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Dead Things

If you have a strong stomach and are as interested in the process of life (and death) as I am, then I will encourage you to continue reading this post until you get to the bottom where you will find the latest lovely in my collection.

If you do not have a strong stomach and have no interest in what the process of a body’s return to the earth looks like, then please, please, PLEASE do not keep reading.  Instead, why don’t you look at some pretty pictures of unicorns? Cupcakes? Babies smiling? Do ANYTHING but DO NOT READ ANY FURTHER. Leave this webpage now!

It’s not gory or anything. It’s a photo of a baby bird who fell out of his nest and died. But he’s a few days dead and a little dried out. I think he’s beautiful.  My heart breaks for him whenever I walk past him (he’s been in the carport for days). I wish I could scoop him up and breathe life back into him. But I can’t. So I take a picture instead. Because even in death, he is a beautiful part of creation. He reminds me of my own mortality, reminds me to treasure every moment, this moment right now because in an instant it could all be over. One minute we’re here, the next we’re gone. But we’re never gone. Even when our bodies have rotted away to nothing, or we’ve been burned into a million bits of ash and tossed by our loved ones into the wind, we are still here. The molecules of our being, our bacteria, the dust of our bones.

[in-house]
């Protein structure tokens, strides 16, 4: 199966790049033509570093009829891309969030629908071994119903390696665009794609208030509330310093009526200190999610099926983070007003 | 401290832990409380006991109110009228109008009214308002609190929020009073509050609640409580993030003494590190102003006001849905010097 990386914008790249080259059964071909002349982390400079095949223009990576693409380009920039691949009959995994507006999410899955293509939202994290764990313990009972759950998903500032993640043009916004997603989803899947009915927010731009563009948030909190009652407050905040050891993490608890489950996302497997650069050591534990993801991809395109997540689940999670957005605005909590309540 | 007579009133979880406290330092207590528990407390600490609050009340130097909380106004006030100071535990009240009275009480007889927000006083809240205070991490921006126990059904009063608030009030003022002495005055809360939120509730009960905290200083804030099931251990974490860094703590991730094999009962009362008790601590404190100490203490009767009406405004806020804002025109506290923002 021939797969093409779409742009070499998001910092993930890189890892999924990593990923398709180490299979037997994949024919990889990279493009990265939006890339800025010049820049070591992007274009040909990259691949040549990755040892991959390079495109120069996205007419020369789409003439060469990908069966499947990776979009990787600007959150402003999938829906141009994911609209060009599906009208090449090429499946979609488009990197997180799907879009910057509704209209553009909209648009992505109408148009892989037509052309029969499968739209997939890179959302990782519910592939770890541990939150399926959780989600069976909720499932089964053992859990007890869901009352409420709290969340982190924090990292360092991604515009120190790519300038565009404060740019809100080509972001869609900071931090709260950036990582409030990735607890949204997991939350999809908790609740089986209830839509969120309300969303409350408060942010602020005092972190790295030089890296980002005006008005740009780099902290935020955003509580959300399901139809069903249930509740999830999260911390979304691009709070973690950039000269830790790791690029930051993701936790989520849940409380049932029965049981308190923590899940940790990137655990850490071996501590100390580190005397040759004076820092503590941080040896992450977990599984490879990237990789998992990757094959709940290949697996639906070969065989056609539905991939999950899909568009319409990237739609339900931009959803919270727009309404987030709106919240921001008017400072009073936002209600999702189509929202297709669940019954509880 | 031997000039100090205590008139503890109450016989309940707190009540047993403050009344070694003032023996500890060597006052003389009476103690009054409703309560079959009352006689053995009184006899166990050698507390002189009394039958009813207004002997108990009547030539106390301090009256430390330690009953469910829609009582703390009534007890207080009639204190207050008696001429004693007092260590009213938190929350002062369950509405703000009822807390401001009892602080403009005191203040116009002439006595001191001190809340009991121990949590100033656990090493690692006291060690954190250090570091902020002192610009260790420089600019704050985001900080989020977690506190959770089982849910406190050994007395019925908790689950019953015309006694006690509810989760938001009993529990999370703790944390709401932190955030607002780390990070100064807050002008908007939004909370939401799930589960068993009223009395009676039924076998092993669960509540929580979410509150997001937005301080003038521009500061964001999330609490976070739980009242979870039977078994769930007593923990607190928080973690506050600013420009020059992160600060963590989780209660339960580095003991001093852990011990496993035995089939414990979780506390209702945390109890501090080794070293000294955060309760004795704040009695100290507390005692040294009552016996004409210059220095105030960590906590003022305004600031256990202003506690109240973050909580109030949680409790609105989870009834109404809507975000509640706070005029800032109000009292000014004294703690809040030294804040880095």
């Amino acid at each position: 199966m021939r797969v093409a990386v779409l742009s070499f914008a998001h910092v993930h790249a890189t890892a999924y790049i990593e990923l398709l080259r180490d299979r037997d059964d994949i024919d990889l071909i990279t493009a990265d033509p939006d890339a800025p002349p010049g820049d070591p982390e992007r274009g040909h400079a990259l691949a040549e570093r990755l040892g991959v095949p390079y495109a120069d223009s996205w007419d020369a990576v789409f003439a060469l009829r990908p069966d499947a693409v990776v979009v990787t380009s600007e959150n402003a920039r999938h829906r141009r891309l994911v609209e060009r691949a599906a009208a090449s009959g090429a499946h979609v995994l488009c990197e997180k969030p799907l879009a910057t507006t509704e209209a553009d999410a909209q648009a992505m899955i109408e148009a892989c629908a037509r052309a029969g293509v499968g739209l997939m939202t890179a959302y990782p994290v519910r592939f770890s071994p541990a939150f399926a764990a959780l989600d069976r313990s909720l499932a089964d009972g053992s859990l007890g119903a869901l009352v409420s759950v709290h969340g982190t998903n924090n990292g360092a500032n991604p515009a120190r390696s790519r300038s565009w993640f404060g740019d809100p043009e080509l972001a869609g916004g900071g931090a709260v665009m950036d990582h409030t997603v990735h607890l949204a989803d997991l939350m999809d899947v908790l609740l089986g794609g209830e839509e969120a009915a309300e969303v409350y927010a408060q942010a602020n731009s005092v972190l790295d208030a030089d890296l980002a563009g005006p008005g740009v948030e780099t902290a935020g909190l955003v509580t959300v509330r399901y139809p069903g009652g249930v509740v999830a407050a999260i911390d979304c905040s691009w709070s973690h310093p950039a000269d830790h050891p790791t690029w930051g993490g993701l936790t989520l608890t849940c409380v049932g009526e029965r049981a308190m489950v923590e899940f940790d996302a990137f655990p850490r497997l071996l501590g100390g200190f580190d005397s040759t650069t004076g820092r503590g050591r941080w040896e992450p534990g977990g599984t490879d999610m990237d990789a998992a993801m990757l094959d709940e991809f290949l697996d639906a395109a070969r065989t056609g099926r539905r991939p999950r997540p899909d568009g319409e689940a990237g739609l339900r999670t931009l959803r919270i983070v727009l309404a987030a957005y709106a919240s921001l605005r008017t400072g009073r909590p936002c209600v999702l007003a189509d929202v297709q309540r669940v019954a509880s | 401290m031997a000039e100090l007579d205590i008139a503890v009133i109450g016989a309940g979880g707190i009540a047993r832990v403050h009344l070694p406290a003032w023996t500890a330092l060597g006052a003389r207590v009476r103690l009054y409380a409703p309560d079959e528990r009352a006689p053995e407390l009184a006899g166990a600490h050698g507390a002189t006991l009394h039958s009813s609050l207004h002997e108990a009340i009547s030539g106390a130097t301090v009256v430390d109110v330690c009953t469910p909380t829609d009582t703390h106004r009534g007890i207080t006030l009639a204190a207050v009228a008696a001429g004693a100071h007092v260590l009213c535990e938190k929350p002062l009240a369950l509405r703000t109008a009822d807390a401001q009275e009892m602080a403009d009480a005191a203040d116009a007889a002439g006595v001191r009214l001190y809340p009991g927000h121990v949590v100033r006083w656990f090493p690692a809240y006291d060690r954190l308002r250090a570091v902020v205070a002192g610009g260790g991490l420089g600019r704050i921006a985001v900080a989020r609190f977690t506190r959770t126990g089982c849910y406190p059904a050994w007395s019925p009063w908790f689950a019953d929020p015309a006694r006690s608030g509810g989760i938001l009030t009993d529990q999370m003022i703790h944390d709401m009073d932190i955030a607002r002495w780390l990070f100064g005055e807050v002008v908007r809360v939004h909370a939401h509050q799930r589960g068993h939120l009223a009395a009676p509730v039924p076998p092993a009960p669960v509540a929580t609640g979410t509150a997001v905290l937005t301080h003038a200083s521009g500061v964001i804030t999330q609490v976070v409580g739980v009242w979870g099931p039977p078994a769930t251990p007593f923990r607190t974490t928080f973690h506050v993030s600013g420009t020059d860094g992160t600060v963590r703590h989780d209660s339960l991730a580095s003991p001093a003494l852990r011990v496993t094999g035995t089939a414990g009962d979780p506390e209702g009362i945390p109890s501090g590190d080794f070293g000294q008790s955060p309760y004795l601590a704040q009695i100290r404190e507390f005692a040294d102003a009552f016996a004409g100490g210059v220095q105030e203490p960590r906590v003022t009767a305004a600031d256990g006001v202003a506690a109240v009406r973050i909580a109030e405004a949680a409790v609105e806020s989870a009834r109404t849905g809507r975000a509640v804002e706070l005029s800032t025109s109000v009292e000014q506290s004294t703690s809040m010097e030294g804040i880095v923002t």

Someone asked me the other day if I believe in God and I didn’t know what to say because I don’t believe in the God that I was taught about in Sunday school – the one who judges and scorns and throws non-believers into the fiery pits of hell along with the rapists and murderers. I don’t know what I believe in. But in studying these little dead creatures, seeing that even in their death they are part of the circle of life, I am reassured that there is a higher power, whatever or whoever it may be, and that we are a part of something bigger and more incredible than we can possibly imagine. We just don’t know what it is.

And now, a dead baby bird:

poor little thing

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  • So I have an owl pellet that I have not “dissected” (it is a remnant from a biology class).  I was thinking it might be something you would like and possibly sending it to you.

    • Do you mean owl pellet as in owl scat? As in, you dissect it to see if there are any rodent bones inside? Because I would definitely like that. I was just saying to Mike that the next time we hike I should bring a plastic bag to collect the coyote scat we find so that I can dissect it for bones. OMG I love that kind of thing.

      • It’s like the equivalent of a hairball.  The owl spits up all the fur and bones after each meal, so you can be sure to find a little rodent skeleton almost fully intact.

        • I would buy it from you.

          • You don’t have to buy it silly, just tell me where to send it.

            • Yayay! I need your email address. Or no! I will send you a facebook message. 😀

  • Tara

    He has a kind of Lovely that’s all his own….